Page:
The Best Animated Feature Oscar Race Just Got Even More Crowded

Henry & Me Film Still At Bat - H 2014
Reveal Animation Studios

Henry & Me Film Still At Bat - H 2014

This year's best animated feature Oscar race, which is already jam-packed with as many as 17 eligible contenders — having just 16 automatically triggers an increase in the number of eventual nominees from three to five — is about to get even more crowded. That's because Barrett Esposito's Henry & Me, a simply animated but charming and inspirational children's film that features the vocal talents of Richard Gere and many other big names, including quite a few members of the New York Yankees organization, is in the process of being qualified for Oscar eligibility by its independent distributor, Reveal Animation Studios.

Henry & Me tells the story of a 11-year-old Yankees fan stricken with cancer (Austin Williams) who is transported by a guardian angel named Henry (played by lifelong Yankees fan Gere) from his hospital bed to meetings with various Yankee legends who teach him important lessons about life and survival. The 67-minute film just had a weeklong engagement in Los Angeles (it played at the Regent Theatre in Westwood from Sept. 5-11), qualifying it for Oscar eligibility, and will soon have a comparable run in New York (at Quad Cinemas starting this Friday). It also had an official HFPA screening on Sept. 11.

In addition to Gere and Williams, the film's voice cast includes Oscar nominee Chazz Palminteri, Cyndi Lauper, Danny Aiello, Paul Simon, Lucie Arnaz, Joseph Gian and Luis Guzman — plus Yankees part-owner Hank Steinbrenner (who voices his late father George Steinbrenner); general manager Brian Cashman; manager Joe Girardi; announcers John Sterling and Michael Kay; former stars Yogi Berra, Reggie Jackson, Mariano Rivera, Bernie Williams, Willie Randolph, Goose Gossage, Jorge Posada, Nick Swisher, Curtis Granderson and Hideki Matsui; and current stars CC Sabathia and Mark Teixeira.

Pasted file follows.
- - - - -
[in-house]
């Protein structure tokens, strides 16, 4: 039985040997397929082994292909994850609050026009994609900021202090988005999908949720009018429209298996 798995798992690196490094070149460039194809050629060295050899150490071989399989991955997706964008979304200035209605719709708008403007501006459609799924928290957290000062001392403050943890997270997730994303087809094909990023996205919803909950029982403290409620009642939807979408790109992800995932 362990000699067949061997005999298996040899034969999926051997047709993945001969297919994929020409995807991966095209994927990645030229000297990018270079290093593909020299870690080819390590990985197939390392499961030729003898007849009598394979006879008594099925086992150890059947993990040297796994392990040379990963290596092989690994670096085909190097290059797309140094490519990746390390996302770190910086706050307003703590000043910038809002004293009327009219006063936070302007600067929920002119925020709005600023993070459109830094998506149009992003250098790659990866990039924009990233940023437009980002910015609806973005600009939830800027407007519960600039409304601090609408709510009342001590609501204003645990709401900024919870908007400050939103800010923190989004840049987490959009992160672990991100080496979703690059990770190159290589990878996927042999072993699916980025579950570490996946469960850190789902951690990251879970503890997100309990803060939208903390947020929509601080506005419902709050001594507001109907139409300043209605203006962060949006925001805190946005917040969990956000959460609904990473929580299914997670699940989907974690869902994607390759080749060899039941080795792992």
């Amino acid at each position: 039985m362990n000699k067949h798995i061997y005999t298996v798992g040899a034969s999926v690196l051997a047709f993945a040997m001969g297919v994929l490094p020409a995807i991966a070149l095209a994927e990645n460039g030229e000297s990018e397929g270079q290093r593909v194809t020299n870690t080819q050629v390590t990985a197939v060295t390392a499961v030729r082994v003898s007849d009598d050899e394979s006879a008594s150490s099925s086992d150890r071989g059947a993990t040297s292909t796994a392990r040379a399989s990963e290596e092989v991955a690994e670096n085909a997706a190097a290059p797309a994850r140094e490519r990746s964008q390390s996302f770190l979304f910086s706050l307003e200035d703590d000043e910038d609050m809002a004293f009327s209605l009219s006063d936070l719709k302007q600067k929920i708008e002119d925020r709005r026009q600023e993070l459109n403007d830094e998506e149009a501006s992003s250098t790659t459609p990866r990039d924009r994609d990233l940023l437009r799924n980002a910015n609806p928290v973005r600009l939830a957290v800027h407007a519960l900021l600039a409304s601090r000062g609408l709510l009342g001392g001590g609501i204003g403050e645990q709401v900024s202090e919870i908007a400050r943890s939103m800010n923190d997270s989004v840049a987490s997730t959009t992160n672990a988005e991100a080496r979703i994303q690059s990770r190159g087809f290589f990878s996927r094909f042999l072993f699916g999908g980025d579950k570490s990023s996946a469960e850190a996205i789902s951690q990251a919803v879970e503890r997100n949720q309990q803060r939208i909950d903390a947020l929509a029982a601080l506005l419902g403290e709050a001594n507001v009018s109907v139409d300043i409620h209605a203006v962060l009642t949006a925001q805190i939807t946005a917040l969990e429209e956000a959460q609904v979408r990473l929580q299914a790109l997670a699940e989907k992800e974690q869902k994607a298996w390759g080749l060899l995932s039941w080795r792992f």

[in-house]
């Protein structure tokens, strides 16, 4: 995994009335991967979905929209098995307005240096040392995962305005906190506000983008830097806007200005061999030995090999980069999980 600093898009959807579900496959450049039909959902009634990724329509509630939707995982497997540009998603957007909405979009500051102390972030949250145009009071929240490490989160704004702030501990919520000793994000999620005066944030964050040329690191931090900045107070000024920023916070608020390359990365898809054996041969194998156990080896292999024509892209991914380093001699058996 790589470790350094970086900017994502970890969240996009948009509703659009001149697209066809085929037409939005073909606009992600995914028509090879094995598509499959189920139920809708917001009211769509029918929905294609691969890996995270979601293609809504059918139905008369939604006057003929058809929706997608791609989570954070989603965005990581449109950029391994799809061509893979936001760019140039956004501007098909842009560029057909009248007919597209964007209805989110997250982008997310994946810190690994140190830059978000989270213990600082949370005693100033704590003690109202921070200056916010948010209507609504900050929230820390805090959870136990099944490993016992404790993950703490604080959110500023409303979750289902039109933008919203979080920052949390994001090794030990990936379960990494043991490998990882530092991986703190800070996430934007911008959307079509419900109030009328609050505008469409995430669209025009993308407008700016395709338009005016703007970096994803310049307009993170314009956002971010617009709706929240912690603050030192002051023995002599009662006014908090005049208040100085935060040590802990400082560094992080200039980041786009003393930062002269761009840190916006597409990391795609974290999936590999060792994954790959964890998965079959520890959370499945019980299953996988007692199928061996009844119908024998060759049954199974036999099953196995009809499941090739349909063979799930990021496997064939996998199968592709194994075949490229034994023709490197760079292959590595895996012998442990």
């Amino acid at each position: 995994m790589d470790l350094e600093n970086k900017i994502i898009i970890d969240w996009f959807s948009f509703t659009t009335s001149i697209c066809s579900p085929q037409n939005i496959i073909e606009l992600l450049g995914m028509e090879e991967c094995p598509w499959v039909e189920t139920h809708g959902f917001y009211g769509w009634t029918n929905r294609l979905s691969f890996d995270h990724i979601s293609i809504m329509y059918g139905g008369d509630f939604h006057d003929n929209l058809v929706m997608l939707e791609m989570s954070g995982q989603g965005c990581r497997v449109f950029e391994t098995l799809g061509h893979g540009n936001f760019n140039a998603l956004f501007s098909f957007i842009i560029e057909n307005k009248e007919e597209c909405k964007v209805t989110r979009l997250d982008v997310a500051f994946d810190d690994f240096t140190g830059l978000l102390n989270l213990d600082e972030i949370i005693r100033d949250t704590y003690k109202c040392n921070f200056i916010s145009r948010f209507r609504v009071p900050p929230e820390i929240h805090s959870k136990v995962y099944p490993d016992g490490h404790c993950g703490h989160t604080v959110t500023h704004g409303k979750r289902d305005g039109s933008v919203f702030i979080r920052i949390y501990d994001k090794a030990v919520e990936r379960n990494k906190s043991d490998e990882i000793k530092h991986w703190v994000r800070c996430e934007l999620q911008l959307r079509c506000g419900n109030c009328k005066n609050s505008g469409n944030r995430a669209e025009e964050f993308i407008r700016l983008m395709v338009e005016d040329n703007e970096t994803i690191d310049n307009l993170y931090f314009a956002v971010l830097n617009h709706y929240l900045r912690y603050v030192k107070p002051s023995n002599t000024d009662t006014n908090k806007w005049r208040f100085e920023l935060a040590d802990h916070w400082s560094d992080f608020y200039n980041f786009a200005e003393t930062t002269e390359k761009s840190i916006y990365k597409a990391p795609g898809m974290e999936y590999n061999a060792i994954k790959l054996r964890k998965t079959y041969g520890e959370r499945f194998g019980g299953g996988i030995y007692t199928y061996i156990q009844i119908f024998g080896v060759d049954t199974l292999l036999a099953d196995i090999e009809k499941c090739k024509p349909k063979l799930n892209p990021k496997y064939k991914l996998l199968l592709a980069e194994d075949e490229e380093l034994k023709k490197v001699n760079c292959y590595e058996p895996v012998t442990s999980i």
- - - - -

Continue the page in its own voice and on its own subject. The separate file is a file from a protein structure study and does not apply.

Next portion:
(Alex Rodriguez originally voiced a heroic version of himself in the film, but his scenes were re-shot with Matsui's voice after he became embroiled in his latest steroids scandal, for which he is currently under suspension. Esposito explains, "We finished [the film] last year, but Alex was in the movie and that was a little bit of a stumbling block. It's a movie about empowering children and whatnot, and with all that had come to pass we had to take a left-hand turn at the last minute. That extended the production by about four or five months. He was in about two and a half minutes of the film.") 

Esposito, who worked exclusively on live-action films before Henry & Me, became involved with the project at the urging of his longtime friend, the producer Joseph Avallone, who owns Reveal Animation Studios. Avallone wanted to make an animated film based on the best-selling children's books about baseball written by Ray Negron, who has worked with the Yankees organization for more than 40 years, ever since George Steinbrenner caught him spray-painting Yankee Stadium and put him to work as a batboy to pay off the damages. Years ago, Negron spearheaded an effort to bring Yankees players to visit sick children in hospitals, and those moving encounters inspired his books, which David I. Stern, the screenwriter of numerous animated features, including the Annie Award-nominated Free Birds, adapted into a script.